Dallas Museum of Art Exhibit Highlights History of the Hopi
The exhibition “Hopi Visions: Journey of the Human Spirit” opened Jan. 7 at the Dallas Museum of Art, and will be on exhibit through Dec. 2. Featured is a mural painting by Hopi artists Michael Kabotie and Delbridge Honanie, combined with objects from the DMA’s collection.
The mural, nearly five feet tall and forty-eight feet long, has six distinct but interconnected panels. The panels narrate the history of the Hopi people, from the mythic emergence through the arrival of Europeans to the rebirth of Hopi traditions in the information age. The contemporary mural was inspired by wall paintings created prior to European contact, and concludes with hope for greater human connection.
“We are honored to work with the Museum of Northern Arizona to bring to Dallas this impressive, expansive, and beautiful mural depicting the history of the Hopi people,” said the DMA Eugene McDermott Director Dr. Agustín Arteaga. “Much like the works of art on view, we hope to convey Hopi values to non-Hopi audiences through this exhibition and to express Hopi heritage and culture to all.”
In addition to the mural, Hopi Visions includes ancestral Sikyatki Polychrome ceramic vessels and modern kachina (katsina) dolls, such as one of Palhik Mana. The exhibition also features works by other contemporary Hopi artists, including Ed Kabotie, son of the muralist. Ed’s drawing Path to Balance is a tribute to his father. The drawing depicts nine universal stages of the human experience inspired by his father’s life, teachings, and example, and demonstrated by the metaphor of Hopi clowning.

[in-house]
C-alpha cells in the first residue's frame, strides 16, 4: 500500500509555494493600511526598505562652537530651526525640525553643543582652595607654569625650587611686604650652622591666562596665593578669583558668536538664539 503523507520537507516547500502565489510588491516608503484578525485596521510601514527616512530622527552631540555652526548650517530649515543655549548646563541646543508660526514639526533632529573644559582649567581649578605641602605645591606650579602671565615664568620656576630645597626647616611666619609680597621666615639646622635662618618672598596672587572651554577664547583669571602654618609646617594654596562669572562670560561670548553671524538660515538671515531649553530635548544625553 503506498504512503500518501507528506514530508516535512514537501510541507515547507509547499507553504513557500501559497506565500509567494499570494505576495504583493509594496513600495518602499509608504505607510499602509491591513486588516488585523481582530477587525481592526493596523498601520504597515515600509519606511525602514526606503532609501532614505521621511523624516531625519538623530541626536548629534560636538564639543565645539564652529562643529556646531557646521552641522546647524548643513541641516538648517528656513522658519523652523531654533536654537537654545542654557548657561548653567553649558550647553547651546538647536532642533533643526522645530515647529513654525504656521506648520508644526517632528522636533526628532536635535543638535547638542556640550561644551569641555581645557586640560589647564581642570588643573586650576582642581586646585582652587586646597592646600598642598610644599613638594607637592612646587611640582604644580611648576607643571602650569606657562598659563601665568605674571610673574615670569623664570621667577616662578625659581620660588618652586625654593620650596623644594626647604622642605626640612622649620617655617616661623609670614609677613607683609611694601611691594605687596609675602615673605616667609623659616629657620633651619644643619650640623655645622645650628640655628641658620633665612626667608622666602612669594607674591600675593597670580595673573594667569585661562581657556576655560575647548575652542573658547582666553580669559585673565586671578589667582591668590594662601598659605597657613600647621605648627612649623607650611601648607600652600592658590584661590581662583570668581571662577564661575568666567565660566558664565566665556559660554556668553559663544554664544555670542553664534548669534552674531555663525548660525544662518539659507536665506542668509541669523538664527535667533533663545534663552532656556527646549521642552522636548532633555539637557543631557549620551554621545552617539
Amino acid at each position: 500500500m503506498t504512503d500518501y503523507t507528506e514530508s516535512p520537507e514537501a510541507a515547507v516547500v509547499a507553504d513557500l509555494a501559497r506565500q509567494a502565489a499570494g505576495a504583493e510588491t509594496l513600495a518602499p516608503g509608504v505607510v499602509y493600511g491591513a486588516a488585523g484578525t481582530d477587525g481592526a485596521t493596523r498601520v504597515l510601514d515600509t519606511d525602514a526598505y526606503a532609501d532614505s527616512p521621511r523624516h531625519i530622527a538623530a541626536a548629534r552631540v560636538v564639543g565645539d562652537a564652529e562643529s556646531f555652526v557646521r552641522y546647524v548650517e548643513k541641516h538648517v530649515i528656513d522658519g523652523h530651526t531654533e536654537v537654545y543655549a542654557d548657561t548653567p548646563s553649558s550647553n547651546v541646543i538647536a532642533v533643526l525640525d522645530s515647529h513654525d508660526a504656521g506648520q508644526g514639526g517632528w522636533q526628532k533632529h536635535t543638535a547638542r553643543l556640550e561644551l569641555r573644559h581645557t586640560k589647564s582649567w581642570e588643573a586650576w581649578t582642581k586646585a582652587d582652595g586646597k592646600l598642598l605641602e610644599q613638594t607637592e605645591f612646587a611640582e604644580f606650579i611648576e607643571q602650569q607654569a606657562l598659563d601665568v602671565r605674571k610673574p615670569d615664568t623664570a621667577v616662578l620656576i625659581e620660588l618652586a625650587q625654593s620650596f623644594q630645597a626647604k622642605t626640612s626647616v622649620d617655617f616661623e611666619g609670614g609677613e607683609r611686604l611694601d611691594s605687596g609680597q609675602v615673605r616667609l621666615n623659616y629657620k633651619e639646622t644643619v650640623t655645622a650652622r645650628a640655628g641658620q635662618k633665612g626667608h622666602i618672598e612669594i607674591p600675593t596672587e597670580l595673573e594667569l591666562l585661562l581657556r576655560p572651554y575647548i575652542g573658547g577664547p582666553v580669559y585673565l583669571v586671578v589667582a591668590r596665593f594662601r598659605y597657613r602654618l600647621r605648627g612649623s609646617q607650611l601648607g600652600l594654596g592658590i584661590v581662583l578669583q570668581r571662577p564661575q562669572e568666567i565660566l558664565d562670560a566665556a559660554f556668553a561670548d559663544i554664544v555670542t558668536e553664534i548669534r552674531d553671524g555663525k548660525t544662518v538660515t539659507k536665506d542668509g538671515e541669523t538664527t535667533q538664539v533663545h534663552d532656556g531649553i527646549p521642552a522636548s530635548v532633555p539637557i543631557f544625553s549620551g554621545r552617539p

“It has been the greatest pleasure to work with the Museum of Northern Arizona and their longstanding collaboration with Hopi artists to share ancestral to contemporary visual arts with the Dallas-Fort Worth community,” said Dr. Kimberly L. Jones, The Ellen and Harry S. Parker III Assistant Curator of the Arts of the Americas at the DMA.
Admission to the exhibit is included in admission to the DMA. Established in 1903, the Dallas Museum of Art is among the 10 largest art museums in the country and is distinguished by its commitment to research, innovation, and public engagement. At the heart of the Museum and its programs is its global collection, which encompasses more than 24,000 works and spans 5,000 years of history, representing a full range of world cultures. For more information, visit DMA.org.